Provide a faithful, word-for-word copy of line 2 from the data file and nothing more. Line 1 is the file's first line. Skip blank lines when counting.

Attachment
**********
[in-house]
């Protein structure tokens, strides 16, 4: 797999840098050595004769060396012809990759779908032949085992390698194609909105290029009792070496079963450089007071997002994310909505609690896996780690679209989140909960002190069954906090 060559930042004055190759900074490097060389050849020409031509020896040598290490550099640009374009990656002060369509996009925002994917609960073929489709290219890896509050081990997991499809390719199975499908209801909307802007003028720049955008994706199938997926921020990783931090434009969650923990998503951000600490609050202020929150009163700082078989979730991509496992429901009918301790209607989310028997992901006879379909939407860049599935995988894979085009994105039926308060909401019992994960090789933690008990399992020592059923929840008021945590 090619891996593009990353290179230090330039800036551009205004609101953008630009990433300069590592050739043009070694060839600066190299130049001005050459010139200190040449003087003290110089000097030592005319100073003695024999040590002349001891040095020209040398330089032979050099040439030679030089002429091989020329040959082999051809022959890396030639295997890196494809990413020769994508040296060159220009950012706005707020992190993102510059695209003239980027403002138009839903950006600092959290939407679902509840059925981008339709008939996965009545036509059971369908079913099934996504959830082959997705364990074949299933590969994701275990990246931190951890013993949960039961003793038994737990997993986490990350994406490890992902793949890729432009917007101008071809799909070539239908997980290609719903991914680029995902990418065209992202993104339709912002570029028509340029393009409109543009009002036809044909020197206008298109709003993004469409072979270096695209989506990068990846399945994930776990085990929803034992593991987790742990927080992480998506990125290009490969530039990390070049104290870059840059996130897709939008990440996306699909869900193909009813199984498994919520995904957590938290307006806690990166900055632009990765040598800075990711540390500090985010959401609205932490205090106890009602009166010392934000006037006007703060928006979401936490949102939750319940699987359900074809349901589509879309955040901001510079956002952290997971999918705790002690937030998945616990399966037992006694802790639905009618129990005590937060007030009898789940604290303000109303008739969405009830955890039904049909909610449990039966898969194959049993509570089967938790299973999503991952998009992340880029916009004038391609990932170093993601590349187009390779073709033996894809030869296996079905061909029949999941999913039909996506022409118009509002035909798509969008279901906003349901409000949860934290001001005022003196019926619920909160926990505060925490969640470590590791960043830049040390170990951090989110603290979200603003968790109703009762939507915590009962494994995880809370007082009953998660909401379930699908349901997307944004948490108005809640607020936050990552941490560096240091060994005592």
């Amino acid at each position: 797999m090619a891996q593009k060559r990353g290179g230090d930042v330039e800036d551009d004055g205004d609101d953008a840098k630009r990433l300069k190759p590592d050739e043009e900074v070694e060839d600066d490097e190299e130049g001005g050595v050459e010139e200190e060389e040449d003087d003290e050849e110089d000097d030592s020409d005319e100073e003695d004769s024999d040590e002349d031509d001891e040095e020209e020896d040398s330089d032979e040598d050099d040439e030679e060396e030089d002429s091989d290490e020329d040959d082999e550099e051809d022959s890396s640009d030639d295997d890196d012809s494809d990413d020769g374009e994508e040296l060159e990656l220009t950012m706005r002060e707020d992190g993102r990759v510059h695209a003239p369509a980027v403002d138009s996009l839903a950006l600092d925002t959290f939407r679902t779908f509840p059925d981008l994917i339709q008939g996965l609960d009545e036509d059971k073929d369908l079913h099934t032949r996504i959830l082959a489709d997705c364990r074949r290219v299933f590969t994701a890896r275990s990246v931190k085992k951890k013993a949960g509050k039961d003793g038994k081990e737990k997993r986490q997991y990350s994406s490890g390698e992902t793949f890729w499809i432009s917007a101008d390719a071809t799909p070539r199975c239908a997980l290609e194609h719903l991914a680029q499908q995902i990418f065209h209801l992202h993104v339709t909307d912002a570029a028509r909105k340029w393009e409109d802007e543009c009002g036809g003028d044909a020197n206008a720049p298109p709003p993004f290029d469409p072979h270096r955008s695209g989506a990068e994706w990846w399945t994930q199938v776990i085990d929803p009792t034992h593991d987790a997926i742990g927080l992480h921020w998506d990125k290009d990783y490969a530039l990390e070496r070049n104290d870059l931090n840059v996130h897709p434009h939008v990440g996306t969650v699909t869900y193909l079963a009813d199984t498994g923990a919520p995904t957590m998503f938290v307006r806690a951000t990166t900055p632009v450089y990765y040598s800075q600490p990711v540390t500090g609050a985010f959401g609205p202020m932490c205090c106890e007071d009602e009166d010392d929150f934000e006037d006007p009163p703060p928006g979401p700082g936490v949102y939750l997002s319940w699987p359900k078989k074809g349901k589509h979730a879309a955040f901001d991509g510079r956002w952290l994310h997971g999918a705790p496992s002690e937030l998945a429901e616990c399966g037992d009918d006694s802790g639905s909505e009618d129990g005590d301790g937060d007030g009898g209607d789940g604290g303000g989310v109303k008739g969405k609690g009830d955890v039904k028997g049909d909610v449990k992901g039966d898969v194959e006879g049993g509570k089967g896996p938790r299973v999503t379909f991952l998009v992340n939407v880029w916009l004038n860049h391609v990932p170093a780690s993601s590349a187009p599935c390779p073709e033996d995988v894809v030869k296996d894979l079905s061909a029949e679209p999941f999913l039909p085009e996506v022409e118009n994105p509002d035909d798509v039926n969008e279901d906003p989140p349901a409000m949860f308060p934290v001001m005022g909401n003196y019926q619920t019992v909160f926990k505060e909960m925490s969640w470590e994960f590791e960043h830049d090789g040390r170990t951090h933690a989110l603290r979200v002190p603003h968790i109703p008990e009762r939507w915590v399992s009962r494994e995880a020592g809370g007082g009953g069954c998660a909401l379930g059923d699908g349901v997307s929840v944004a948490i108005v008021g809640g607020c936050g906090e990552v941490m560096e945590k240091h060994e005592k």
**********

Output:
């Protein structure tokens, strides 16, 4: 797999840098050595004769060396012809990759779908032949085992390698194609909105290029009792070496079963450089007071997002994310909505609690896996780690679209989140909960002190069954906090 060559930042004055190759900074490097060389050849020409031509020896040598290490550099640009374009990656002060369509996009925002994917609960073929489709290219890896509050081990997991499809390719199975499908209801909307802007003028720049955008994706199938997926921020990783931090434009969650923990998503951000600490609050202020929150009163700082078989979730991509496992429901009918301790209607989310028997992901006879379909939407860049599935995988894979085009994105039926308060909401019992994960090789933690008990399992020592059923929840008021945590 090619891996593009990353290179230090330039800036551009205004609101953008630009990433300069590592050739043009070694060839600066190299130049001005050459010139200190040449003087003290110089000097030592005319100073003695024999040590002349001891040095020209040398330089032979050099040439030679030089002429091989020329040959082999051809022959890396030639295997890196494809990413020769994508040296060159220009950012706005707020992190993102510059695209003239980027403002138009839903950006600092959290939407679902509840059925981008339709008939996965009545036509059971369908079913099934996504959830082959997705364990074949299933590969994701275990990246931190951890013993949960039961003793038994737990997993986490990350994406490890992902793949890729432009917007101008071809799909070539239908997980290609719903991914680029995902990418065209992202993104339709912002570029028509340029393009409109543009009002036809044909020197206008298109709003993004469409072979270096695209989506990068990846399945994930776990085990929803034992593991987790742990927080992480998506990125290009490969530039990390070049104290870059840059996130897709939008990440996306699909869900193909009813199984498994919520995904957590938290307006806690990166900055632009990765040598800075990711540390500090985010959401609205932490205090106890009602009166010392934000006037006007703060928006979401936490949102939750319940699987359900074809349901589509879309955040901001510079956002952290997971999918705790002690937030998945616990399966037992006694802790639905009618129990005590937060007030009898789940604290303000109303008739969405009830955890039904049909909610449990039966898969194959049993509570089967938790299973999503991952998009992340880029916009004038391609990932170093993601590349187009390779073709033996894809030869296996079905061909029949999941999913039909996506022409118009509002035909798509969008279901906003349901409000949860934290001001005022003196019926619920909160926990505060925490969640470590590791960043830049040390170990951090989110603290979200603003968790109703009762939507915590009962494994995880809370007082009953998660909401379930699908349901997307944004948490108005809640607020936050990552941490560096240091060994005592």